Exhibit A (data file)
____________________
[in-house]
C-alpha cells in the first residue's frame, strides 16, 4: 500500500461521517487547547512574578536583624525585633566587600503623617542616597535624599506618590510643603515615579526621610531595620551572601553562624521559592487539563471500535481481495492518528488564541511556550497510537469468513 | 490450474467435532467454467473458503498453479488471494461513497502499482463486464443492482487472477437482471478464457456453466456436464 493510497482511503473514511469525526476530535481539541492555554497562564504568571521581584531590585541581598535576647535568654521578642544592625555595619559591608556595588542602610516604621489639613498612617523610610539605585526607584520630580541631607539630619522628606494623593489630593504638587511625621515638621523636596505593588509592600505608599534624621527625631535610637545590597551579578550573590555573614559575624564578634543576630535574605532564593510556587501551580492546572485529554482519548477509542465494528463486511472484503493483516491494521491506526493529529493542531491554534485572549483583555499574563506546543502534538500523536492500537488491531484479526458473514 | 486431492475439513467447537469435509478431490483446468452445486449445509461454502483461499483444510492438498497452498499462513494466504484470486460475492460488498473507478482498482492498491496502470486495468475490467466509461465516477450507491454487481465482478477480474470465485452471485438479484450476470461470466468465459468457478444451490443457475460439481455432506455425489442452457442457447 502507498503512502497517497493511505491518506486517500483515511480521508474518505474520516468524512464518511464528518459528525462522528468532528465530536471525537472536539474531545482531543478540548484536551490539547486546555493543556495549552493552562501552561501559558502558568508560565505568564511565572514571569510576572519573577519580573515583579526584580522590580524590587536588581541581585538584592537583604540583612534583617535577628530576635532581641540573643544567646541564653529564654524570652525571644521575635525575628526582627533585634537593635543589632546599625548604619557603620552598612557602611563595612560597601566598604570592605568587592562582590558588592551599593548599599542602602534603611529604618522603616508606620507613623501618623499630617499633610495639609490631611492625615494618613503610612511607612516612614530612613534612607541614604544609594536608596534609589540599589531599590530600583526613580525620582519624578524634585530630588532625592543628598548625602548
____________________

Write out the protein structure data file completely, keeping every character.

[in-house]
C-alpha cells in the first residue's frame, strides 16, 4: 500500500461521517487547547512574578536583624525585633566587600503623617542616597535624599506618590510643603515615579526621610531595620551572601553562624521559592487539563471500535481481495492518528488564541511556550497510537469468513 | 490450474467435532467454467473458503498453479488471494461513497502499482463486464443492482487472477437482471478464457456453466456436464 493510497482511503473514511469525526476530535481539541492555554497562564504568571521581584531590585541581598535576647535568654521578642544592625555595619559591608556595588542602610516604621489639613498612617523610610539605585526607584520630580541631607539630619522628606494623593489630593504638587511625621515638621523636596505593588509592600505608599534624621527625631535610637545590597551579578550573590555573614559575624564578634543576630535574605532564593510556587501551580492546572485529554482519548477509542465494528463486511472484503493483516491494521491506526493529529493542531491554534485572549483583555499574563506546543502534538500523536492500537488491531484479526458473514 | 486431492475439513467447537469435509478431490483446468452445486449445509461454502483461499483444510492438498497452498499462513494466504484470486460475492460488498473507478482498482492498491496502470486495468475490467466509461465516477450507491454487481465482478477480474470465485452471485438479484450476470461470466468465459468457478444451490443457475460439481455432506455425489442452457442457447 502507498503512502497517497493511505491518506486517500483515511480521508474518505474520516468524512464518511464528518459528525462522528468532528465530536471525537472536539474531545482531543478540548484536551490539547486546555493543556495549552493552562501552561501559558502558568508560565505568564511565572514571569510576572519573577519580573515583579526584580522590580524590587536588581541581585538584592537583604540583612534583617535577628530576635532581641540573643544567646541564653529564654524570652525571644521575635525575628526582627533585634537593635543589632546599625548604619557603620552598612557602611563595612560597601566598604570592605568587592562582590558588592551599593548599599542602602534603611529604618522603616508606620507613623501618623499630617499633610495639609490631611492625615494618613503610612511607612516612614530612613534612607541614604544609594536608596534609589540599589531599590530600583526613580525620582519624578524634585530630588532625592543628598548625602548